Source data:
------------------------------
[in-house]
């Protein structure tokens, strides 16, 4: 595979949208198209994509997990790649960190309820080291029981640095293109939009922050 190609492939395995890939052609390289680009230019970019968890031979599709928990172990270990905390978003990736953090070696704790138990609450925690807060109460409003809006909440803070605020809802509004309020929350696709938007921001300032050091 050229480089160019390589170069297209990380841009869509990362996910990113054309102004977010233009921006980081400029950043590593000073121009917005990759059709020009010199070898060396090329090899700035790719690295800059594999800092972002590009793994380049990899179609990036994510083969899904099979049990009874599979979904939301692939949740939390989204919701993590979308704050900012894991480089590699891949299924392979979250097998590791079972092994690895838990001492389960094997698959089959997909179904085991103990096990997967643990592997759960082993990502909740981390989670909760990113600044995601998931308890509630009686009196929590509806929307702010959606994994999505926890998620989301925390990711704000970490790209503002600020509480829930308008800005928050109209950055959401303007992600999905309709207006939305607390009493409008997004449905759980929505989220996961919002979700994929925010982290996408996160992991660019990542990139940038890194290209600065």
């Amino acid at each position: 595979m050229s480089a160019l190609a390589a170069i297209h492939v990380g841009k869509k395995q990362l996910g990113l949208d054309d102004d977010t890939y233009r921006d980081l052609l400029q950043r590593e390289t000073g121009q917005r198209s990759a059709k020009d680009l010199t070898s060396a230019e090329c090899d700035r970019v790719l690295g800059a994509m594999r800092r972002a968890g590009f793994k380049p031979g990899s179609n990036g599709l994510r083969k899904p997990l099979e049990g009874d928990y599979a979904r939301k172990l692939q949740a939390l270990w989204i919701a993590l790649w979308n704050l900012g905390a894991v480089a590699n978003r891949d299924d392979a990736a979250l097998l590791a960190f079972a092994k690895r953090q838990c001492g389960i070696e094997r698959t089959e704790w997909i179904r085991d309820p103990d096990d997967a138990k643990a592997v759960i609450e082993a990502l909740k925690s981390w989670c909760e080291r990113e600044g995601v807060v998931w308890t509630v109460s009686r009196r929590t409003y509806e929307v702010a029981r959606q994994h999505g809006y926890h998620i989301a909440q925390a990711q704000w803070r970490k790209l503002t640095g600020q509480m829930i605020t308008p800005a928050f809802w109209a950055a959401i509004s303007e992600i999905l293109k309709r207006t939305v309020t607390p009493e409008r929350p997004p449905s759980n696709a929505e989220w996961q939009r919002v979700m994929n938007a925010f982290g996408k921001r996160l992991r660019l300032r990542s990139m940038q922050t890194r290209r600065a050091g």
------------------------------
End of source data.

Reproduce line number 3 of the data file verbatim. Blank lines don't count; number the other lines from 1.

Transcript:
């Amino acid at each position: 595979m050229s480089a160019l190609a390589a170069i297209h492939v990380g841009k869509k395995q990362l996910g990113l949208d054309d102004d977010t890939y233009r921006d980081l052609l400029q950043r590593e390289t000073g121009q917005r198209s990759a059709k020009d680009l010199t070898s060396a230019e090329c090899d700035r970019v790719l690295g800059a994509m594999r800092r972002a968890g590009f793994k380049p031979g990899s179609n990036g599709l994510r083969k899904p997990l099979e049990g009874d928990y599979a979904r939301k172990l692939q949740a939390l270990w989204i919701a993590l790649w979308n704050l900012g905390a894991v480089a590699n978003r891949d299924d392979a990736a979250l097998l590791a960190f079972a092994k690895r953090q838990c001492g389960i070696e094997r698959t089959e704790w997909i179904r085991d309820p103990d096990d997967a138990k643990a592997v759960i609450e082993a990502l909740k925690s981390w989670c909760e080291r990113e600044g995601v807060v998931w308890t509630v109460s009686r009196r929590t409003y509806e929307v702010a029981r959606q994994h999505g809006y926890h998620i989301a909440q925390a990711q704000w803070r970490k790209l503002t640095g600020q509480m829930i605020t308008p800005a928050f809802w109209a950055a959401i509004s303007e992600i999905l293109k309709r207006t939305v309020t607390p009493e409008r929350p997004p449905s759980n696709a929505e989220w996961q939009r919002v979700m994929n938007a925010f982290g996408k921001r996160l992991r660019l300032r990542s990139m940038q922050t890194r290209r600065a050091g």